If you take classes online, chances are you probably procrastinate from time to time.
Research shows that more than 70% of college students procrastinate, with about 20% consistently doing it all the time.
Procrastination is putting off starting or finishing a task despite knowing that it will seriously compromise the quality of your work – for instance, putting off a major class project until the last minute.
In fact, research has shown that procrastination can be a harmful behavior that lowers a student’s grades.
Now that so many colleges and universities are operating remotely because of the COVID-19 pandemic, we worry that students are more prone to procrastinate because they have less access to campus facilities and structured support from instructors. We raise these concerns as researchers who study students’ motivation and engagement and their procrastination in online learning.
As professors, we’ve also heard our fair share of explanations and excuses for why students missed deadlines. Everything from “my computer doesn’t work” to “my Wi-Fi went dead.” We even had one student claim that “Grandma died” in one course and that “Grandpa died” in another course. We also have had students claim that their roommate deleted their homework.
Whether you see those reasons as valid or not, none of them really gets at why students procrastinate and end up in those kinds of situations in the first place. With that in mind, here are four tips that can help students deal better with the root causes of procrastination when it comes to online coursework.
1. Manage motivation
One of the main reasons students procrastinate is that they do not see their coursework as relevant to what they’re doing now or expect to do later on. When students find that their academic tasks are interesting, important and useful, they are more likely to try harder to get them done and less likely to put them off.
Remind yourself of the practical value of your academic tasks. Figure out the reasons you’re studying something in the first place.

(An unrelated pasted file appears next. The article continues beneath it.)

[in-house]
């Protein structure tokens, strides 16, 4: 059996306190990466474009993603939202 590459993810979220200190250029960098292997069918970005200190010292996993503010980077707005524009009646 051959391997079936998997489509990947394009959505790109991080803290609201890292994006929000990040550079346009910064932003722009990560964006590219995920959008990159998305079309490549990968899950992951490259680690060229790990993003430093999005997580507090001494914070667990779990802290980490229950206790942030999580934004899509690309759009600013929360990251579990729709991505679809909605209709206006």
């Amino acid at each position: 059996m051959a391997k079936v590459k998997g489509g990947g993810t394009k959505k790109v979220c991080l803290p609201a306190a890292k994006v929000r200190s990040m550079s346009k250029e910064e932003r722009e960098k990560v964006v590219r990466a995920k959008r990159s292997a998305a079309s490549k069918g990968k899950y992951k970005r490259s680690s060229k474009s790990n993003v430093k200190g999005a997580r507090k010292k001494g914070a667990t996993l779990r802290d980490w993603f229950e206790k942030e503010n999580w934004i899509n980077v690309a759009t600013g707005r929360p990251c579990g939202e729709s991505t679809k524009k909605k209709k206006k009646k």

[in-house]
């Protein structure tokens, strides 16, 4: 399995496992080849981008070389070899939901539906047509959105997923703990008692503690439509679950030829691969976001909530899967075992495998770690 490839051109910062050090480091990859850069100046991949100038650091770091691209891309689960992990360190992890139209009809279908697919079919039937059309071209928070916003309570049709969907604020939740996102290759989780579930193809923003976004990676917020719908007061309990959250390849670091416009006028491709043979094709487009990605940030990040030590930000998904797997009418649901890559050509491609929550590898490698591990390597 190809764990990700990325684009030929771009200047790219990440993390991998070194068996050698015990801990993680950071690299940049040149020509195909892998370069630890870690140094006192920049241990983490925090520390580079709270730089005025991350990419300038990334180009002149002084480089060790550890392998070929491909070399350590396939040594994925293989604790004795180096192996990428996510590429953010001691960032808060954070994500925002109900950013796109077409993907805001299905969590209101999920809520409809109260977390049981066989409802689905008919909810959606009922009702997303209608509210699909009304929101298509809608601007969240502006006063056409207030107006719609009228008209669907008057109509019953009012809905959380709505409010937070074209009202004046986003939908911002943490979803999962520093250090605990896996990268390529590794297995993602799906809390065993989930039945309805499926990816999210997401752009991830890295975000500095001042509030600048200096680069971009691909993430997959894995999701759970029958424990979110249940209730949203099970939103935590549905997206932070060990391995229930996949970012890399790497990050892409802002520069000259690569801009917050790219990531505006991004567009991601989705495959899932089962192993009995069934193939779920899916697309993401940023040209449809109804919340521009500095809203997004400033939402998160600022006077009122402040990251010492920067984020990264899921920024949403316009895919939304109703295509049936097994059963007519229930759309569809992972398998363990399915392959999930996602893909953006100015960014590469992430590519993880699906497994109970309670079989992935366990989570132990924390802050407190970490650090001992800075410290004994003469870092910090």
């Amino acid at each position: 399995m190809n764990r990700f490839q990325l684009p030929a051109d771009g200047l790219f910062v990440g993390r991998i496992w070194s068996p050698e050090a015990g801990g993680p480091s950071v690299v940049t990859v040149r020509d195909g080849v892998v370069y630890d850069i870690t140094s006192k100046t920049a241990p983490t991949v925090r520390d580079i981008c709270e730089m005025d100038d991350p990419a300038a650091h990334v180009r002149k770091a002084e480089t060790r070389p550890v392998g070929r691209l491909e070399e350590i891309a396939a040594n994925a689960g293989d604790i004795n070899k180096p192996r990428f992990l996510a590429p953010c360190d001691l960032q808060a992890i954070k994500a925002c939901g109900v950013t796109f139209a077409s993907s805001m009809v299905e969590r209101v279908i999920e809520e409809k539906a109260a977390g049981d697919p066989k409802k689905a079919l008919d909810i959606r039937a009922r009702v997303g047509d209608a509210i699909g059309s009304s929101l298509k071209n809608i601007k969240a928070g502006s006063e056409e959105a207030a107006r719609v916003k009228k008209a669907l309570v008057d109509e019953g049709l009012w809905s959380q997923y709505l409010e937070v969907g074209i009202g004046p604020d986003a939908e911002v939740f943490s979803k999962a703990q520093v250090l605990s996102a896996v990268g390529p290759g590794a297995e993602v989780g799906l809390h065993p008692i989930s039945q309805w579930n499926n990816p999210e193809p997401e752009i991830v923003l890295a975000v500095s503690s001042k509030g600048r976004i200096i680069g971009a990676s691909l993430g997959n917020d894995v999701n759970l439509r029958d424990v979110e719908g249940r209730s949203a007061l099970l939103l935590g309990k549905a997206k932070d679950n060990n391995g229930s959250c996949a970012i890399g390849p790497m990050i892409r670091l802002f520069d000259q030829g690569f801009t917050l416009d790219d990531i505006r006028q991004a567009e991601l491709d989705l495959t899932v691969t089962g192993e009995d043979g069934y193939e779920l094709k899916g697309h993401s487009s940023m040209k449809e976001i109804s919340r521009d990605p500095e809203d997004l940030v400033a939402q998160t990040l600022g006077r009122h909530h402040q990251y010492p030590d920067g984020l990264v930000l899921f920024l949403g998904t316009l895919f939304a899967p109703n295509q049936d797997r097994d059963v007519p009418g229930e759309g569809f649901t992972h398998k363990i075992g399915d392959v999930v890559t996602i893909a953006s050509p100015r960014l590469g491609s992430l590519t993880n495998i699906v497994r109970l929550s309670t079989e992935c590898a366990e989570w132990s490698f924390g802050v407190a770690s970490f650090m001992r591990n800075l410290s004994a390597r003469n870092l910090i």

For instance, instead of viewing the completion of an assignment as a way to fulfill course requirements, you can think about how to turn your coursework into something related to your life or career goals. For a computer science student, a programming assignment could be made a part of your portfolio to help secure an internship or even a job – as some of our own students have done. A research report could be turned into an academic journal article to enhance your profile when applying for graduate school in the future.
2. Manage goals, tasks and time
College life can get hectic. Many college students must juggle coursework, social events and work commitments at the same time. Getting more organized helps stave off procrastination. This means breaking long-term goals into smaller short-term, challenging and clear goals and tasks.
The reason this technique works is that procrastination is directly related to an individual’s preference and desire for working on a task. When a goal is too large, it becomes not immediately achievable; therefore, you will see this task as less desirable and be more likely to put it off.
By breaking a large long-term goal into a series of smaller and more concrete subgoals, you will see the project as easier to complete and, more importantly, your perceived distance to the finishing line will shorten. This way, you are more likely to perceive the project as desirable, and you will be less likely to procrastinate.